Judge for the US Court of Appeals for the Ninth Circuit
Con to the question "Should the Words "under God" Be in the US Pledge of Allegiance?"
"Under the plain meaning of the words of the amendment to the Pledge, its context, the legislative history of its enactment, and all of the surrounding circumstances, there can be no doubt that the purpose of adding the words 'under God' to the Pledge of Allegiance was predominantly, if not exclusively, religious and that the daily recitation in public schools of the Pledge in its amended form violates the Lemon test, and thus the Establishment Clause."
Newdow v. Rio Linda Union School District, dissenting opinion, uscourts.gov, Mar. 11, 2010
Experts JD's (lawyers), US Presidents, federal appellate opinions, US Founding Fathers, Members of Congress, members of state legislative bodies with significant involvement in, or related to, the "under God" conflict and/or government and constitutional law, and those with PhD's in government, constitutional law or other relevant fields. [Note: Experts definition varies by site.]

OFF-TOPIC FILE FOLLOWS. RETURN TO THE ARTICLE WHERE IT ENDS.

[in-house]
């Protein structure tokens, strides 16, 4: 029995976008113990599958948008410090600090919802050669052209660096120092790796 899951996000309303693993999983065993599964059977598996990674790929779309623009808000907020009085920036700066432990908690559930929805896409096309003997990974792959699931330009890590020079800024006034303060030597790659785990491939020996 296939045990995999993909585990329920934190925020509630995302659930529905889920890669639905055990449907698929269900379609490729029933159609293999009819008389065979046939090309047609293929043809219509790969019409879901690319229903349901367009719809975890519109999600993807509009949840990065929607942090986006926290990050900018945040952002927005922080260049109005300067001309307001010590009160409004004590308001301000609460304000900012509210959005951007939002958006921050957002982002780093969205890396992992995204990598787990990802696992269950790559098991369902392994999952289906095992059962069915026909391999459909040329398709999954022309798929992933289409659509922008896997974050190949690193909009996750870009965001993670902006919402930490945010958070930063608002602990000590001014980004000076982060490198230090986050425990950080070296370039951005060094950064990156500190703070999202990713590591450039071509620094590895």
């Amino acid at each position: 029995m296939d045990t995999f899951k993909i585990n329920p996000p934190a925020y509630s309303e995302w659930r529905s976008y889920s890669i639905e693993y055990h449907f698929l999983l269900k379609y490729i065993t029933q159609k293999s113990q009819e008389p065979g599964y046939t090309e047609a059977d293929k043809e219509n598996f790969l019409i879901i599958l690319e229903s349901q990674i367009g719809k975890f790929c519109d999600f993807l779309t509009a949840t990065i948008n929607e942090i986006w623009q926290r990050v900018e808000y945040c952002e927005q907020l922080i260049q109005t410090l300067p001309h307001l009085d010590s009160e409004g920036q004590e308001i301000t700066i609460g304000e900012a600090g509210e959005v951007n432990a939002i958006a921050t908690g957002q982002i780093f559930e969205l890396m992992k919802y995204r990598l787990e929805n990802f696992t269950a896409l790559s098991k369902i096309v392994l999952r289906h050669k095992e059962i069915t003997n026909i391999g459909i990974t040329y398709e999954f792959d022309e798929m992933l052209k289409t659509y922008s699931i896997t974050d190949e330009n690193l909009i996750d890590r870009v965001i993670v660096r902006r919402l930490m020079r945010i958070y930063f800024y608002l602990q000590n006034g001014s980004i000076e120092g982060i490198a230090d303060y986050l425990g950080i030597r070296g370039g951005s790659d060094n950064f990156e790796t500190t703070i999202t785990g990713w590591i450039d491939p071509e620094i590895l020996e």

Involvement and Affiliations:
Judge, US Court of Appeals for the Ninth Circuit, 1980-present
Secretary, Los Angeles Organizing Committee for the 1984 Olympics
Nominated to the US Court of Appeals for the Ninth Circuit by President Jimmy Carter on Nov. 30, 1979 and approved by the US Senate on Sep. 11, 1980
Married to Ramona Ripston, former Executive Director of ACLU of Southern California
Born in New York, NY in 1931
"Judge Stephen Reinhardt of the United States Court of Appeals for the Ninth Circuit is widely regarded as one of the most influential-and liberal-judges in the country... As a member of the San Francisco-based Ninth Circuit-the largest federal appellate court in the nation-Judge Reinhardt has authored rulings on, among many other cutting-edge legal issues, same-sex marriage, physician-assisted suicide, the death penalty, and term limits." "Events: Barrett Lecture; Judge Stephen Reinhardt, Thursday, February 25," law.ucdavis.edu (accessed Nov. 6, 2013)